The Daily Post Photo Challenge asked this week for life imitating art. So I give you a still life from 2016, with all the symbolism and allegory of the genre. I also give you this, again from Michael Pollan:

“If it came from a plant, eat it; if it was made in a plant, don’t. ”
Michael Pollan

 

 

To old to be playing with my food (yeah, right)

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Still life with chutney. Photo (and chutney): Su Leslie, 32014. Shot with iPhone4, edited with Pixlr Express.

Still life with chutney. Photo (and chutney): Su Leslie, 2014. Shot with iPhone4, edited with Pixlr Express.

Art is full of repeating themes and recurring imagery. Still life as a genre focuses in on the ordinary, the commonplace, the detail. Most of the most famous Western artists have painted still lives, and the genre continues today in not only painting but in collage and assemblage works, and in photography.

One of the joys of photo editing is the ability to re-make the same image over and over. While painters and sculptors labour over a single representation, and traditional photography allows image manipulation only with considerable effort, free editing apps can transform snapshots from a smart phone into a vintage photo, pencil sketch, oil painting, watercolour, and all manner of stylized images.

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Still life with chutney. Photo (and chutney): Su Leslie, 2014. Shot with iPhone4, edited with Pixlr Express.

I’m particularly fond of AutoDesk’s Pixlr Express as an editing tool. I particularly like the overlays which I use to give texture and odd spots of colour to images.

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Still life with chutney. Photo (and chutney): Su Leslie, 2014. Shot with iPhone4, edited with Pixlr Express.

By repeatedly smoothing out a stylized version of my photo, then overlaying it with a scraped texture and changing the color balance, the final effect reminds me a bit of the wonderful illustrations in Eric Carle’s books for children – in particular The Very Hungry Caterpillar – which was an early favourite of the boy-child’s.

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Still life with chutney. Photo (and chutney): Su Leslie, 2014. Shot with iPhone4, edited with Pho.to Lab and Pixlr Express.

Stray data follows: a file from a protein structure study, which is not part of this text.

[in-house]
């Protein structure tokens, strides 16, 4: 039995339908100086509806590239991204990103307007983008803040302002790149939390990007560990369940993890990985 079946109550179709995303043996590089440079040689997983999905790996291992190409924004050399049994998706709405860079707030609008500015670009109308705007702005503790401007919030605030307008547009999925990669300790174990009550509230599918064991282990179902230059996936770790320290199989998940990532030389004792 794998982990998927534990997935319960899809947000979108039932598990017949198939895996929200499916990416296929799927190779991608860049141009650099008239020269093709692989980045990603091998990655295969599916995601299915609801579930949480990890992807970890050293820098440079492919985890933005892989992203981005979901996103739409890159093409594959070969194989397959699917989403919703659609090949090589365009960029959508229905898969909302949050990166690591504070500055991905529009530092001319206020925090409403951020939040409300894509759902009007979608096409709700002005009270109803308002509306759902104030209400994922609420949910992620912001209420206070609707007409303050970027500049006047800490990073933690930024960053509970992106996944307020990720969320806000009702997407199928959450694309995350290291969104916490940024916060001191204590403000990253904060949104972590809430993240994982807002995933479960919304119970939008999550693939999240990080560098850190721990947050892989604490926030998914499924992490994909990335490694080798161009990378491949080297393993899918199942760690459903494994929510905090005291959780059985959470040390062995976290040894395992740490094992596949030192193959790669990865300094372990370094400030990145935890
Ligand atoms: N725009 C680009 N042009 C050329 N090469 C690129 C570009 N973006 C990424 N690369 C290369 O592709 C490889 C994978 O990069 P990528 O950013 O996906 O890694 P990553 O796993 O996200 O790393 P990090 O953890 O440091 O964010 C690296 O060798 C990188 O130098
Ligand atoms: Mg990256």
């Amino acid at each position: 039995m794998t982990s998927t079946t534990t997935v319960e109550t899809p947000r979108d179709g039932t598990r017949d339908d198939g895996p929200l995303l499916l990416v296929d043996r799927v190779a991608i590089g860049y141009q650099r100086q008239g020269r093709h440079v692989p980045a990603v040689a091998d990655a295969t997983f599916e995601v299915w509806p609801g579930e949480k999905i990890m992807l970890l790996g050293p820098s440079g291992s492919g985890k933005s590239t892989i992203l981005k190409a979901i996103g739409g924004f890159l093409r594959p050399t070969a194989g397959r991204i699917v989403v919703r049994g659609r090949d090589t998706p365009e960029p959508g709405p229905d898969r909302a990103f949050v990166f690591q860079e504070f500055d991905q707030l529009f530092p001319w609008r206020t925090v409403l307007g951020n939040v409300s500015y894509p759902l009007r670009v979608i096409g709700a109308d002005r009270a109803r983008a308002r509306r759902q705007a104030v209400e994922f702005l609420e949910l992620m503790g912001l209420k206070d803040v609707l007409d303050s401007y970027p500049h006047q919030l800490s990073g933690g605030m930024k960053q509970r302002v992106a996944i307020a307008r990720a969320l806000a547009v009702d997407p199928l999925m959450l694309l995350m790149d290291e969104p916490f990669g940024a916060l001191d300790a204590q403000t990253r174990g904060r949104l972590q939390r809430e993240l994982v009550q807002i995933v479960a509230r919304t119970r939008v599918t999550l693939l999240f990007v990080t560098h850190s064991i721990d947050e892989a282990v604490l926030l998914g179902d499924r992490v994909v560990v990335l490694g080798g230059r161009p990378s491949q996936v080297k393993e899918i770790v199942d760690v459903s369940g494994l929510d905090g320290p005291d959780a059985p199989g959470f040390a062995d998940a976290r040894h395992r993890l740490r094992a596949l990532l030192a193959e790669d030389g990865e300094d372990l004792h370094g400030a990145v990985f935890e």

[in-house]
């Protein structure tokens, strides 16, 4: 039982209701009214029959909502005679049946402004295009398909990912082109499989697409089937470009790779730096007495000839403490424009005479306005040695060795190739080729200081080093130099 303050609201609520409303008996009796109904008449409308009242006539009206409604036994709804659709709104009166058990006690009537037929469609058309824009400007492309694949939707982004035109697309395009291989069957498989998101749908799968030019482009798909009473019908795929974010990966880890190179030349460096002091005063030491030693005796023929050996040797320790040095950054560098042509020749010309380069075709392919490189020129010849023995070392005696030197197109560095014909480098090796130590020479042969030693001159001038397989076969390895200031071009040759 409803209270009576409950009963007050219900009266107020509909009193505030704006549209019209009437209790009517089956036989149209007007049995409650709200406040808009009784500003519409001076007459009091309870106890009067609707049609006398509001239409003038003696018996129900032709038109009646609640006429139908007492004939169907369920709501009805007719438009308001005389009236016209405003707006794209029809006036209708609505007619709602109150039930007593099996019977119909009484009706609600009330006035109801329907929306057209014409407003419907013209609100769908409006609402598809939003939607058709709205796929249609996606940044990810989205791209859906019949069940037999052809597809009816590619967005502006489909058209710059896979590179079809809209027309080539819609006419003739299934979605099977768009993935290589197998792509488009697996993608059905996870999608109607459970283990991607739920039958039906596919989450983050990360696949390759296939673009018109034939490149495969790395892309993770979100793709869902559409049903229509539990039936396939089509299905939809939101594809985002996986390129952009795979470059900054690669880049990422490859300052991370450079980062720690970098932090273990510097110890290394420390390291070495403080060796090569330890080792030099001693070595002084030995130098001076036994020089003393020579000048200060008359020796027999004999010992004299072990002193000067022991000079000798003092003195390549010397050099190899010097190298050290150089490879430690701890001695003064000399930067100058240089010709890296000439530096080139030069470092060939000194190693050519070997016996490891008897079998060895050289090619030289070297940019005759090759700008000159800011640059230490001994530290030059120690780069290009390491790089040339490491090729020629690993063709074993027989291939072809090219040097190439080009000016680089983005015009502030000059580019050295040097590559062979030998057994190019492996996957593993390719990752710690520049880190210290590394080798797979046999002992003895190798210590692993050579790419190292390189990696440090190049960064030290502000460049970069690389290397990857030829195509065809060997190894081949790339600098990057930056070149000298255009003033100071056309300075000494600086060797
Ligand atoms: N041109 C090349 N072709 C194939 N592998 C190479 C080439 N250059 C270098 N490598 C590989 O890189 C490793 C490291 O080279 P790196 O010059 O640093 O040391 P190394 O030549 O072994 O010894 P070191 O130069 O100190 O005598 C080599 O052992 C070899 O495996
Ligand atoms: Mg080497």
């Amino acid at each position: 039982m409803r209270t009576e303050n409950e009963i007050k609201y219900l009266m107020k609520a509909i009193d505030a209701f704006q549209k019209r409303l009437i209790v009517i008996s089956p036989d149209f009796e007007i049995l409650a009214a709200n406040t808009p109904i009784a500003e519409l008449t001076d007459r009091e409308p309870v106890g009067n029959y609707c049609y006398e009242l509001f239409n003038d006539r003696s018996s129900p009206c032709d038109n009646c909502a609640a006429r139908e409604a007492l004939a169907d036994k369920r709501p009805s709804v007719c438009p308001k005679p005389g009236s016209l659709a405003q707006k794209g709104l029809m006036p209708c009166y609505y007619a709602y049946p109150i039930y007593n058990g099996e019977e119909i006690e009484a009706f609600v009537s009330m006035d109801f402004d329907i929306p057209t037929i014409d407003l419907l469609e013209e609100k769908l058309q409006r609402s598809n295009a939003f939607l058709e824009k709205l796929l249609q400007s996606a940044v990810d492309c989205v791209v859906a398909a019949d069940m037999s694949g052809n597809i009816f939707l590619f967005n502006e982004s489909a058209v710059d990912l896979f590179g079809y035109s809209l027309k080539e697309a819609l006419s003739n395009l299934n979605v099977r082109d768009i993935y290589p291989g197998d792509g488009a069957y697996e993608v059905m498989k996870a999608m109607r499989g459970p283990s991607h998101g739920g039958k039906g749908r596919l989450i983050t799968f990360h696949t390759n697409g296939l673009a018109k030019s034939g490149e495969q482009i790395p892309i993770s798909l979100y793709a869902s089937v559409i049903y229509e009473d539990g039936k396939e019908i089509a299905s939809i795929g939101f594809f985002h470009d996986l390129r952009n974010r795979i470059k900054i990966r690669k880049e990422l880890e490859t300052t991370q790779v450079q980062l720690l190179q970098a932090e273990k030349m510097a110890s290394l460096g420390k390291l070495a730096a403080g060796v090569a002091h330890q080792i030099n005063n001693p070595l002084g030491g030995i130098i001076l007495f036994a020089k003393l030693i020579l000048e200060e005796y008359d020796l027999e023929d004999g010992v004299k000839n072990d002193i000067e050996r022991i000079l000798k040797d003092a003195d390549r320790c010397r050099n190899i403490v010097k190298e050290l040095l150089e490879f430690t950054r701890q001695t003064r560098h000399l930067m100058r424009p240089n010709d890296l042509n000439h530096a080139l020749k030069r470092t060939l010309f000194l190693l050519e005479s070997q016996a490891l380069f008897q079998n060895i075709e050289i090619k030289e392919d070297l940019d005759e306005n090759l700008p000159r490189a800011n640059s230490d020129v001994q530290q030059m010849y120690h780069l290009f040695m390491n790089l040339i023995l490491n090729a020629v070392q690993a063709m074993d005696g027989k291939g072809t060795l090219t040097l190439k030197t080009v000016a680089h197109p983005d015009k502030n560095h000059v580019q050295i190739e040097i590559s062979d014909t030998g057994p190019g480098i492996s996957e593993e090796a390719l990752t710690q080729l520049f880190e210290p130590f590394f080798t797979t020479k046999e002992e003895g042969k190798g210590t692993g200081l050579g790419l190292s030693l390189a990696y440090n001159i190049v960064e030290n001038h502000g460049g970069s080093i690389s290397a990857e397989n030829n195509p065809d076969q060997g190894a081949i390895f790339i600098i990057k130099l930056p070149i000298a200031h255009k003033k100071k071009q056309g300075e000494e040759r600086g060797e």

I’ve recently discovered another new app I quite like: Pho.to Lab – although the advertising in the free version will probably drive me away and I’m not sure there is enough in the paid app to interest me.  I used Pho.to Lab to create an initial oil painting effect on the image above, then played around with it some more in Pixlr Express. I quite like the result, but would prefer a little less “photo realism” in the image.

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Still life with chutney. Photo (and chutney): Su Leslie, 2014. Shot with iPhone4, edited with Pho.to Lab.

This “pen and ink drawing” effect is from Pho.to Lab, and is probably the image I think is most successfully edited with this tool.

Still life with chutney. Photo (and chutney): Su Leslie, 2014. Shot with iPhone4, edited with Pixlr Express.

Still life with chutney. Photo (and chutney): Su Leslie, 2014. Shot with iPhone4, edited with Pho.to Lab.

The image above is also from Pho.to Lab, and while I like it, I think it’s a bit gimmicky for the kind of editing I’m interested in doing. The same is probably true of the image below – which I’ve cropped to remove some of the – I think naff – detail Pho.to Lab includes.

Still life with chutney. Photo (and chutney): Su Leslie, 2014. Shot with iPhone4, edited with Pho.to Lab.

Still life with chutney. Photo (and chutney): Su Leslie, 2014. Shot with iPhone4, edited with Pho.to Lab.

Sally’s challenge  this week at Lens and Pens by Sally, is editing and processing – something I just love doing.

Here are some other bloggers’ responses to the theme:

http://pictograf.wordpress.com/2014/06/30/phoneography-and-non-slr-digital-devices-photo-challenge-editing-and-processing/

http://irenewaters19.com/2014/06/30/phoneography-challenge-identical/

http://amaltaas.wordpress.com/2014/06/30/phoneography-and-non-slr-digital-devices-photo-challenge-editing-and-processing-with-apps/

http://completelydisappear.wordpress.com/2014/06/30/know-it-all/

http://sustainabilitea.wordpress.com/2014/06/30/phoneography-and-non-slr-digital-devices-photo-challenge-editing-and-processing-with-various-apps-using-themes-from-the-fourth-week-still-life/

http://decocraftsdigicrafts.wordpress.com/2014/06/30/phoneography-challenge-editing-with-apps/

http://nwframeofmind.com/2014/06/30/iphoneography-monday-6-30-14/

http://piecesofstarlight.wordpress.com/2014/06/30/phoneorgaphy-the-challenging-chalk-art-photography/

http://angelinem.wordpress.com/2014/06/30/phoneography-challenge-editing-dragon-fruit/

http://helpalongthepath.com/2014/06/30/bridge-phoneography-and-non-slr-devices-photo-challenge/

http://austindetails.me/2014/06/30/iphoneography-contrast/

http://walktheselftalk.com/2014/07/01/phoneography-and-non-slr-digital-devices/